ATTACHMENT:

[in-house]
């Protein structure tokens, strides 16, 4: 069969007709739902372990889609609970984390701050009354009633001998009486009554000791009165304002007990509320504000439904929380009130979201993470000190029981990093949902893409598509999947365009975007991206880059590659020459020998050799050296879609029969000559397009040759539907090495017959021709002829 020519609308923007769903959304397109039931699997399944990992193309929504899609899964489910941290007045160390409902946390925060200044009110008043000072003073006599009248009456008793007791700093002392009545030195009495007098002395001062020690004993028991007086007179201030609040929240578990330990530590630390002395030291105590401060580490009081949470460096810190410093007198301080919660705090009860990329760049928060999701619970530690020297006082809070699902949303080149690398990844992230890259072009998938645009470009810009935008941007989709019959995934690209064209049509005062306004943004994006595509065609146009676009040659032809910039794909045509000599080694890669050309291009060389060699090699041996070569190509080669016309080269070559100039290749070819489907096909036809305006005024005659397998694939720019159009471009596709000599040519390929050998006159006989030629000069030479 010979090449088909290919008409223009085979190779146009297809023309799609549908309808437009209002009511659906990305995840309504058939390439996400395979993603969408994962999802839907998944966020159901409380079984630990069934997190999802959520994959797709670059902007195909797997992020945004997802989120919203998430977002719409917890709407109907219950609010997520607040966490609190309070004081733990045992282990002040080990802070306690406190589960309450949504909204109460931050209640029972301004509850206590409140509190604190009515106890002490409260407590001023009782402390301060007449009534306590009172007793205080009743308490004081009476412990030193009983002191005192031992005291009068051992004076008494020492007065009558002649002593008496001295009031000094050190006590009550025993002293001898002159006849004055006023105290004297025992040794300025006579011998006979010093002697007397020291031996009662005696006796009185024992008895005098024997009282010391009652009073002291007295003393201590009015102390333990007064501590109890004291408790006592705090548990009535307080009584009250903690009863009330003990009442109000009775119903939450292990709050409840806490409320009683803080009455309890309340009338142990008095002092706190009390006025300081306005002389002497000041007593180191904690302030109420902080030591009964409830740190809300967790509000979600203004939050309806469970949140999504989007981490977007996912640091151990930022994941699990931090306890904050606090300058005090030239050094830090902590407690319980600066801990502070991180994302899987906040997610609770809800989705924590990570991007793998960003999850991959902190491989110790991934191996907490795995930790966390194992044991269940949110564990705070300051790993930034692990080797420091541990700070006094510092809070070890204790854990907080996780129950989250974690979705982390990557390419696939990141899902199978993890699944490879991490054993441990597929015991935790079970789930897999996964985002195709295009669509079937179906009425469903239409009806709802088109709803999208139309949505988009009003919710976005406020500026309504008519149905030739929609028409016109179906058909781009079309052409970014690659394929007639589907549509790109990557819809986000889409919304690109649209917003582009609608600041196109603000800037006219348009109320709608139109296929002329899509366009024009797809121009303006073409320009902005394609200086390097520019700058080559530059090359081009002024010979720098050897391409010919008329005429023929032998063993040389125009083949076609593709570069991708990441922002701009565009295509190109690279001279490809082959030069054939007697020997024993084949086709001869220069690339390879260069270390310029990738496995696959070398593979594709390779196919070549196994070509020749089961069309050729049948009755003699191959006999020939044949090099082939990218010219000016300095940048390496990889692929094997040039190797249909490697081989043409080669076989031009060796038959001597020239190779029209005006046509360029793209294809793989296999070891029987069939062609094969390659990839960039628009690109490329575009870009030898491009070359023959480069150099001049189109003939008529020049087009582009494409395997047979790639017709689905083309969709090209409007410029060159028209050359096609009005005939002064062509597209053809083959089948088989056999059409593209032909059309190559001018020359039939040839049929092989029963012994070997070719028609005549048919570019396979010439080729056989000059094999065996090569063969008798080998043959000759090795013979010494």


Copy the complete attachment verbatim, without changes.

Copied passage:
[in-house]
């Protein structure tokens, strides 16, 4: 069969007709739902372990889609609970984390701050009354009633001998009486009554000791009165304002007990509320504000439904929380009130979201993470000190029981990093949902893409598509999947365009975007991206880059590659020459020998050799050296879609029969000559397009040759539907090495017959021709002829 020519609308923007769903959304397109039931699997399944990992193309929504899609899964489910941290007045160390409902946390925060200044009110008043000072003073006599009248009456008793007791700093002392009545030195009495007098002395001062020690004993028991007086007179201030609040929240578990330990530590630390002395030291105590401060580490009081949470460096810190410093007198301080919660705090009860990329760049928060999701619970530690020297006082809070699902949303080149690398990844992230890259072009998938645009470009810009935008941007989709019959995934690209064209049509005062306004943004994006595509065609146009676009040659032809910039794909045509000599080694890669050309291009060389060699090699041996070569190509080669016309080269070559100039290749070819489907096909036809305006005024005659397998694939720019159009471009596709000599040519390929050998006159006989030629000069030479 010979090449088909290919008409223009085979190779146009297809023309799609549908309808437009209002009511659906990305995840309504058939390439996400395979993603969408994962999802839907998944966020159901409380079984630990069934997190999802959520994959797709670059902007195909797997992020945004997802989120919203998430977002719409917890709407109907219950609010997520607040966490609190309070004081733990045992282990002040080990802070306690406190589960309450949504909204109460931050209640029972301004509850206590409140509190604190009515106890002490409260407590001023009782402390301060007449009534306590009172007793205080009743308490004081009476412990030193009983002191005192031992005291009068051992004076008494020492007065009558002649002593008496001295009031000094050190006590009550025993002293001898002159006849004055006023105290004297025992040794300025006579011998006979010093002697007397020291031996009662005696006796009185024992008895005098024997009282010391009652009073002291007295003393201590009015102390333990007064501590109890004291408790006592705090548990009535307080009584009250903690009863009330003990009442109000009775119903939450292990709050409840806490409320009683803080009455309890309340009338142990008095002092706190009390006025300081306005002389002497000041007593180191904690302030109420902080030591009964409830740190809300967790509000979600203004939050309806469970949140999504989007981490977007996912640091151990930022994941699990931090306890904050606090300058005090030239050094830090902590407690319980600066801990502070991180994302899987906040997610609770809800989705924590990570991007793998960003999850991959902190491989110790991934191996907490795995930790966390194992044991269940949110564990705070300051790993930034692990080797420091541990700070006094510092809070070890204790854990907080996780129950989250974690979705982390990557390419696939990141899902199978993890699944490879991490054993441990597929015991935790079970789930897999996964985002195709295009669509079937179906009425469903239409009806709802088109709803999208139309949505988009009003919710976005406020500026309504008519149905030739929609028409016109179906058909781009079309052409970014690659394929007639589907549509790109990557819809986000889409919304690109649209917003582009609608600041196109603000800037006219348009109320709608139109296929002329899509366009024009797809121009303006073409320009902005394609200086390097520019700058080559530059090359081009002024010979720098050897391409010919008329005429023929032998063993040389125009083949076609593709570069991708990441922002701009565009295509190109690279001279490809082959030069054939007697020997024993084949086709001869220069690339390879260069270390310029990738496995696959070398593979594709390779196919070549196994070509020749089961069309050729049948009755003699191959006999020939044949090099082939990218010219000016300095940048390496990889692929094997040039190797249909490697081989043409080669076989031009060796038959001597020239190779029209005006046509360029793209294809793989296999070891029987069939062609094969390659990839960039628009690109490329575009870009030898491009070359023959480069150099001049189109003939008529020049087009582009494409395997047979790639017709689905083309969709090209409007410029060159028209050359096609009005005939002064062509597209053809083959089948088989056999059409593209032909059309190559001018020359039939040839049929092989029963012994070997070719028609005549048919570019396979010439080729056989000059094999065996090569063969008798080998043959000759090795013979010494």